- Exes – The abundance of life can include various friends, and a boyfriend who may or may not like those friends. But the entire mix is what’s important to us, and we have to respect that in our boyfriends, too. So if we want to be platonic friends with an ex-boyfriend, or if your boyfriend wants to be friends with an ex of his, it takes discussion so that everyone knows where the boundaries are. We all deserve to feel safe from feeling threatened, but we also have to respect that our partners will understand if being friends with an ex is not truly threatening to the current relationship. Straight women in particular have been known to be especially sensitive about this perceived abandonment risk, to the point where they almost take pride in how much they “forbid” their boyfriend or husband to be platonic friends with a female ex, or any other female they perceive as “threatening,” in this kind of old-fashioned misandrist way that if straight men are just around other women, they can’t be trusted to keep a monogamy agreement. I’ve always found this a little sad, and quite unjust, and gay men usually can give more latitude on this. I’ve worked with guys who have had to learn to evaluate/assess, and manage, their jealousy of their partner’s current/platonic relationships to exes or even “oddly close” friends. We have to work through our insecurities and sense of threat. While sometimes where there’s smoke there’s fire, and there are lingering feelings in your boyfriend/partner for an ex, but I’ve found it’s usually our own abandonment anxiety that has its roots in our childhood. Talking it out can clarify what it is, and helps to really build trust.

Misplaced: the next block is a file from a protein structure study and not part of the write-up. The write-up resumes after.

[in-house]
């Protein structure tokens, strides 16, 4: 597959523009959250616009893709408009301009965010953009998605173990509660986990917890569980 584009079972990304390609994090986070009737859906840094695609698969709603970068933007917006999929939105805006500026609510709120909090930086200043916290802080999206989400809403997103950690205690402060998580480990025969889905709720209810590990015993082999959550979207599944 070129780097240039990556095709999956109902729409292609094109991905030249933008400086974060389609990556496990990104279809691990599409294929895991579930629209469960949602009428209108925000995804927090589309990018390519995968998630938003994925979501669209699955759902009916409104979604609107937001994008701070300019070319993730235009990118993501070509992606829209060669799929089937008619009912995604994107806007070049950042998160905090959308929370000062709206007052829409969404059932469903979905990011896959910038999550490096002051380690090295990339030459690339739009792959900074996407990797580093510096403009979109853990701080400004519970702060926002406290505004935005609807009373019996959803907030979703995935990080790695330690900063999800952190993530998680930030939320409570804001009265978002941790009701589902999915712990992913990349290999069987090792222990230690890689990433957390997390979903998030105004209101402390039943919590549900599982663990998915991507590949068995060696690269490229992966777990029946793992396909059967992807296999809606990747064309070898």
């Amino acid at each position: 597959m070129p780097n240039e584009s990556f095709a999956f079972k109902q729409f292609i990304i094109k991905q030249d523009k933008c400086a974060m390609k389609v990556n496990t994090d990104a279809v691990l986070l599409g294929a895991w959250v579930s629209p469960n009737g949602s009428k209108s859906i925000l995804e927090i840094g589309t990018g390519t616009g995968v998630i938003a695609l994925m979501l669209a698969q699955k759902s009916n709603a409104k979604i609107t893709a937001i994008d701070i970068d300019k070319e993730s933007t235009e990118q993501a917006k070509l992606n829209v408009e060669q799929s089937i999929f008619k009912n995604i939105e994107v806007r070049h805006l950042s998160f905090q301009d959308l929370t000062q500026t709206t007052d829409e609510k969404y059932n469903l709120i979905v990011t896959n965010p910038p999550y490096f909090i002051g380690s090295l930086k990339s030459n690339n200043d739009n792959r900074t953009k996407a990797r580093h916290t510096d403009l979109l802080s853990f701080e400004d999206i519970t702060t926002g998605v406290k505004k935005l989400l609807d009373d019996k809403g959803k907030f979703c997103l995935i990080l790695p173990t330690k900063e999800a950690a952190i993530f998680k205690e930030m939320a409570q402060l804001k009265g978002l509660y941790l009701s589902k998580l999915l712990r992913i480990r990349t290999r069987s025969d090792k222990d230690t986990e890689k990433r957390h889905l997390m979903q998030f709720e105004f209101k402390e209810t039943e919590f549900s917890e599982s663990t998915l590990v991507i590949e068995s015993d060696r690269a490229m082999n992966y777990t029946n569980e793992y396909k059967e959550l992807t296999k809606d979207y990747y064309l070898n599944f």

- Politics or Culture – We might have friends in different contexts, such as people we grew up with in the culture of our Family of Origin, or the region/place we are from, that clash with our current partner. There might be political differences, relative social values, tastes, and recreational interests. In these situations, you might need to negotiate with your partner about spending time separately with them. You might go out of town to attend a class reunion alone, since a partner might be bored seeing you and your friends share “inside” jokes he wouldn’t get. Or you might have a lunch with a college friend in town from the same field of work as you, and you’re “talking shop” or discussing old colleagues. The purpose of platonic friendships can diversify what you need your interpersonal relationships to be. While we hear a lot about a partner or spouse being our “best friend,” and they can be, we also need to diversity the interpersonal relationships in our lives that fulfill different needs. I see this most importantly about a field of work thing, and also with certain specific interests, like playing a sport or being an enthusiast in something that your partner isn’t into, such as video games or comics fairs or whatever.